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Contre vents et marées, la berceuse - #AuxSons
Soothing songs for babies -

Lullabies, come hell or high water

What is a lul­la­by ? Eth­no­mu­si­co­lo­gist Made­leine Leclerc and musi­cians Piers Fac­ci­ni and Robin Girod give us their takes.

In 1969, the eth­no­mu­si­co­lo­gist Hugo Zemp held out his micro­phone in the vil­lage of Fili­nui in the Solo­mon Islands. He recor­ded a woman cal­led Afu­nak­wa per­for­ming a lul­la­by to her child – a “rorog­we­la” as they say in the Bae­gu lan­guage – one of the har­dest moments to cap­ture. Publi­shed a few years later by UNESCO’s Musi­cal Sources, this lit­tle song against a forest back­ground became a glo­bal sen­sa­tion when it was sam­pled by the French group Deep Forest in 1992 for its track “Sweet Lul­la­by”, and would also be taken up short­ly after­wards by the Nor­we­gian Jan Gar­ba­rek, who mis­ta­ken­ly cre­di­ted her as being of Pyg­my ori­gin. Beyond the ques­tions of cultu­ral appro­pria­tion inherent in these samples and the pro­ble­ma­tic ico­no­gra­phy atta­ched to them, we start by asking : what is a lul­la­by ? And why do we have such a need to be lulled ? 

Deep Forest - Sweet Lullaby 


Lul­la­bies can be found eve­ryw­here : “all over the world and through the ages. And they never disap­pear,” begins Made­leine Leclerc, cura­tor for sound heri­tage at the MEG, Geneva’s Eth­no­gra­phic Museum, which brought out the won­der­ful com­pi­la­tion Soo­thing Songs for Babies – Ber­ceuses du Monde in 2019, which includes Afunakwa’s ori­gi­nal rorog­we­la. “They’re pri­ma­ri­ly vocal at first and usual­ly use what are known ‘mama­ni’, ono­ma­to­poeia or sounds that allow you to have contact with chil­dren. There’s not much that is uni­ver­sal in the human race : lan­guage, music… Lul­la­bies are lan­guage set to melo­dies. In Yoru­ba, for example, there’s no sepa­rate word for ‘music’, but the term ‘lul­la­by’ does exist. This helps us unders­tand that they’re not of the same order”.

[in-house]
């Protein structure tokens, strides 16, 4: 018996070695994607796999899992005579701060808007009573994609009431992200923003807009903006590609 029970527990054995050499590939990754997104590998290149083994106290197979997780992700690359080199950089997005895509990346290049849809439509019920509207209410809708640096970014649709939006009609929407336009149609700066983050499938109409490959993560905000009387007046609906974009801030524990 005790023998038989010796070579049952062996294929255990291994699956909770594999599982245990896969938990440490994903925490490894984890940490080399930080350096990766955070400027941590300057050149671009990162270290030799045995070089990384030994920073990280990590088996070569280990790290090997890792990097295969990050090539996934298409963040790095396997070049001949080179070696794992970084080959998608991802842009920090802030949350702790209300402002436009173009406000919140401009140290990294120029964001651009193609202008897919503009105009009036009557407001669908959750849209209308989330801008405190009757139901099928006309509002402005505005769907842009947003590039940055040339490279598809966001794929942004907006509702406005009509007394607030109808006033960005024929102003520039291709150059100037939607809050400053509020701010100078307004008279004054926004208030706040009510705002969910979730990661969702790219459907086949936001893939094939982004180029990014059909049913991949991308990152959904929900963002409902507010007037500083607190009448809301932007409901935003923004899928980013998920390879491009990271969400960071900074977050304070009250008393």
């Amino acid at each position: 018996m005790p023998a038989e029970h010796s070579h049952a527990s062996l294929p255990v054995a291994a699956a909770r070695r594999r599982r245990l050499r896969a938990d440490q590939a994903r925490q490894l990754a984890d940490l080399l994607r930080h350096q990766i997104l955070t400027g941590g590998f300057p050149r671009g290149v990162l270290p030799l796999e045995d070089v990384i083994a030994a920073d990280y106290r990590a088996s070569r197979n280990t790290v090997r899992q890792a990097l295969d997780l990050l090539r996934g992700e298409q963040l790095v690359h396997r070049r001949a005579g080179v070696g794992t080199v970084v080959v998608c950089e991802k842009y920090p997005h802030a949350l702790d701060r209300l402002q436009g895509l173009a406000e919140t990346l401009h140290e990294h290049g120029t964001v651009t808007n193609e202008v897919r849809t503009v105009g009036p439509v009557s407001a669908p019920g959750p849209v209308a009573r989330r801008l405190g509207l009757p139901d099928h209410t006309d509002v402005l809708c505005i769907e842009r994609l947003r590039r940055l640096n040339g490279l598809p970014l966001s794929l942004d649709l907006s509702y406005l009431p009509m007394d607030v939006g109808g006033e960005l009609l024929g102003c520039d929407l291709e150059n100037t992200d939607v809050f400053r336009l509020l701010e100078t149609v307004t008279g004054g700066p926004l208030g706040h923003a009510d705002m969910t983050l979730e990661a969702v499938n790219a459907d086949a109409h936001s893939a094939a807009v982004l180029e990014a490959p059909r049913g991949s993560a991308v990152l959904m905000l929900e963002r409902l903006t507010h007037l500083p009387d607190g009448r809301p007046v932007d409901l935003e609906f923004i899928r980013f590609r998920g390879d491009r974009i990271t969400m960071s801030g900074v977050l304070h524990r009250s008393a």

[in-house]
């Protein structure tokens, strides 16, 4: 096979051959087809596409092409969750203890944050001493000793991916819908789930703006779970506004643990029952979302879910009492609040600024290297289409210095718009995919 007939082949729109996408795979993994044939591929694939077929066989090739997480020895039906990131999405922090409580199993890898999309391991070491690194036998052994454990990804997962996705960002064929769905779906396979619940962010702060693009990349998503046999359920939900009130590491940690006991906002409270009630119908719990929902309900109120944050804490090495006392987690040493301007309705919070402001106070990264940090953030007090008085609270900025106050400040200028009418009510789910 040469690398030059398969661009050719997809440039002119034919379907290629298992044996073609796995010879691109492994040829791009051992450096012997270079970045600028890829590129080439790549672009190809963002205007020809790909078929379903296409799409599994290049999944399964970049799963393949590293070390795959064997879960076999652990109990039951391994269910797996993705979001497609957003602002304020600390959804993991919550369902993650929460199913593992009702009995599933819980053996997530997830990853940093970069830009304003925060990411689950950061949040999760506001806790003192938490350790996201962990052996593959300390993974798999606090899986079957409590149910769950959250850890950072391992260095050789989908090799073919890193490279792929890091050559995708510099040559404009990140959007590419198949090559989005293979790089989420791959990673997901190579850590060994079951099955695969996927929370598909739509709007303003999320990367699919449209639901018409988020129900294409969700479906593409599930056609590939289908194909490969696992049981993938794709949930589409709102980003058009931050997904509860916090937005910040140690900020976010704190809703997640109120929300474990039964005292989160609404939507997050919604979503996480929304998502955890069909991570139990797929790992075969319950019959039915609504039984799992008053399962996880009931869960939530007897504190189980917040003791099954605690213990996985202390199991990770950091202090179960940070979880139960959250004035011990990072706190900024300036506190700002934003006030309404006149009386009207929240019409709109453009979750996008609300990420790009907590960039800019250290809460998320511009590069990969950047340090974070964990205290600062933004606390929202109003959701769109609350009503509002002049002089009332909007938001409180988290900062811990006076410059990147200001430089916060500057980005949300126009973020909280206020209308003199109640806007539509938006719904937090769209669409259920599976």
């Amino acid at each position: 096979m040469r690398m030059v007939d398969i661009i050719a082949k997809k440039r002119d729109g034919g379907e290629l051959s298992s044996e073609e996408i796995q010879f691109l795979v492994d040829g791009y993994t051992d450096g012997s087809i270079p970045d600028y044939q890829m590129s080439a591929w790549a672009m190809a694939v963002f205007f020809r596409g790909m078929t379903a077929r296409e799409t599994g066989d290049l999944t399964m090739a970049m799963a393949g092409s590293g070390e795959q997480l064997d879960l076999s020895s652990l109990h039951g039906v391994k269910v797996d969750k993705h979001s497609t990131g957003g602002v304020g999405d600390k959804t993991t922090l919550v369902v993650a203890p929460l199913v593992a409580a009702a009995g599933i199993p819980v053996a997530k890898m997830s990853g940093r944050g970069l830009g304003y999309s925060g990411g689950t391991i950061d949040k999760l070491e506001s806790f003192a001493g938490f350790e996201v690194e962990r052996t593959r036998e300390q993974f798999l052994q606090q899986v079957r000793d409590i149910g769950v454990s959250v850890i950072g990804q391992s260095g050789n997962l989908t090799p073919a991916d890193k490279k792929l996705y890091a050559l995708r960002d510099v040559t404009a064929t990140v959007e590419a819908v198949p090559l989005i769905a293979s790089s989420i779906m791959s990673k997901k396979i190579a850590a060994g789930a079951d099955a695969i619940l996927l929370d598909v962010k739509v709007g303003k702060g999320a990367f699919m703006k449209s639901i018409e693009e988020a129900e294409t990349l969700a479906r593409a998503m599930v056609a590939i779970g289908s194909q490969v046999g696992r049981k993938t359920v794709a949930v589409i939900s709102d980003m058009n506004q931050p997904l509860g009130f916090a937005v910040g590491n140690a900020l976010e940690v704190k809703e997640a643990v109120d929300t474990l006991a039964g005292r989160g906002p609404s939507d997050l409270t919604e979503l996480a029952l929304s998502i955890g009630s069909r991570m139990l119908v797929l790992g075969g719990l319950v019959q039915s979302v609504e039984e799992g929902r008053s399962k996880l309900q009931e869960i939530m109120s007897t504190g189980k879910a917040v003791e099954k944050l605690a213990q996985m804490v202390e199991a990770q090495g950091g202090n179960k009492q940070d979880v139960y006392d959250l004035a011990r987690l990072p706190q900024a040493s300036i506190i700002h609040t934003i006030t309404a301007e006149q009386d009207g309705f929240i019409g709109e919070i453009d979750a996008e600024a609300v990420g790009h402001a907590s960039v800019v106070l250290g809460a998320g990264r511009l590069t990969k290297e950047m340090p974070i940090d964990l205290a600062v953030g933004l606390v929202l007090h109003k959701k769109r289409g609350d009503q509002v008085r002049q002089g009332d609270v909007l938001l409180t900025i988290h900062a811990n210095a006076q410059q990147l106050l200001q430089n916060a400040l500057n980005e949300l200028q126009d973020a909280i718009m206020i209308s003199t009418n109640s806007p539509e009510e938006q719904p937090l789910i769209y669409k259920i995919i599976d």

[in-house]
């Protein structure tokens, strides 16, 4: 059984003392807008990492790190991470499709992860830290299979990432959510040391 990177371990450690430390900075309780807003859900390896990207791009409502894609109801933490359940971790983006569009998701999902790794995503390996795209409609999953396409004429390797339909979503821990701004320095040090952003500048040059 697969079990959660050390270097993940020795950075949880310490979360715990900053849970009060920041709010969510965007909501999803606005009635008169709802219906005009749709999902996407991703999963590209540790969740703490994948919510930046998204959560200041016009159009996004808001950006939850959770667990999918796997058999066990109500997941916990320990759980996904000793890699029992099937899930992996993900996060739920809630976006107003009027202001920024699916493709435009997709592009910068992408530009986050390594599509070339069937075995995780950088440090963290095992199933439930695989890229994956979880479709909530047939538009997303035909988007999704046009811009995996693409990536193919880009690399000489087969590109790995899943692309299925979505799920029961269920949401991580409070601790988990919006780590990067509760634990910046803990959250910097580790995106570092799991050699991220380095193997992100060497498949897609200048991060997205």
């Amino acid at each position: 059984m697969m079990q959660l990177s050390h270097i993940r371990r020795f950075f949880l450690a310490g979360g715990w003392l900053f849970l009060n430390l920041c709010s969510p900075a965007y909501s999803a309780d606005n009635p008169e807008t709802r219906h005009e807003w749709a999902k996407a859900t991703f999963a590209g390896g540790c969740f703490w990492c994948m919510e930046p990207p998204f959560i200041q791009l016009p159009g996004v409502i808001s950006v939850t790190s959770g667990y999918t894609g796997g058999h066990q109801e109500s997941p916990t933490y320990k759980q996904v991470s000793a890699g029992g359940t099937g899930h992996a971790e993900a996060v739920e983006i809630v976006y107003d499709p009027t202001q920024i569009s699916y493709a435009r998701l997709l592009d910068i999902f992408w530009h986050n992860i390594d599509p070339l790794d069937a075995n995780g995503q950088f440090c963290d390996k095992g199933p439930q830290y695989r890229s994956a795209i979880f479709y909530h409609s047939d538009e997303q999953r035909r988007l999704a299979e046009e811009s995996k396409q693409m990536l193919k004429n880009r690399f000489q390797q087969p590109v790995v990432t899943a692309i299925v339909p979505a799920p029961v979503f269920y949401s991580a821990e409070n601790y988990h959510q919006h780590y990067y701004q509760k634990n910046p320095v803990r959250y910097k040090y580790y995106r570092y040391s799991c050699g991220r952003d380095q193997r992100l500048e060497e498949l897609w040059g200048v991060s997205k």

Music, of course, connects us to our­selves and to others. Research into fin­ding bet­ter ways to unders­tand and des­cribe the phe­no­me­non is ongoing. We know that the part of the brain affec­ted by music is the seat of pro­found emo­tions. We also know that the set of fre­quen­cies that make up music inter­acts with all bodies – even those mis­ta­ken­ly belie­ved to be motion­less, as they are swar­ming with moving atoms ; that a foe­tus hears from the seven­teenth week of ges­ta­tion ; that no acti­vi­ty other than making music can eli­cit so many cog­ni­tive inter­ac­tions in the brain ; and that when we sing, our whole body vibrates and acts as an ins­tru­ment. In young chil­dren, mil­lions of neu­rones have yet to be assi­gned and are gra­dual­ly being for­med with experience. 

Lul­la­bies, with their repe­ti­tive, conso­nant and des­cen­ding tones are a lear­ning tool, a slow ope­ning up to the wider world. A real “ritor­nel­lo” – accor­ding to the concept crea­ted by the phi­lo­so­pher Gilles Deleuze and the psy­cho­ana­lyst Félix Guat­ta­ri in Mille Pla­teaux in 1980 – is a block of space and time within which the pro­cess of sin­gu­la­ri­sa­tion and indi­vi­dua­tion can take place. Through lul­la­bies, the world is made habi­table and safe. They serve to deli­mit the ter­ri­to­ries of the living and allow fas­ter access to the sophro­li­mi­nal state, the pivo­tal state bet­ween wake­ful­ness and sleep, well known to sophrologists.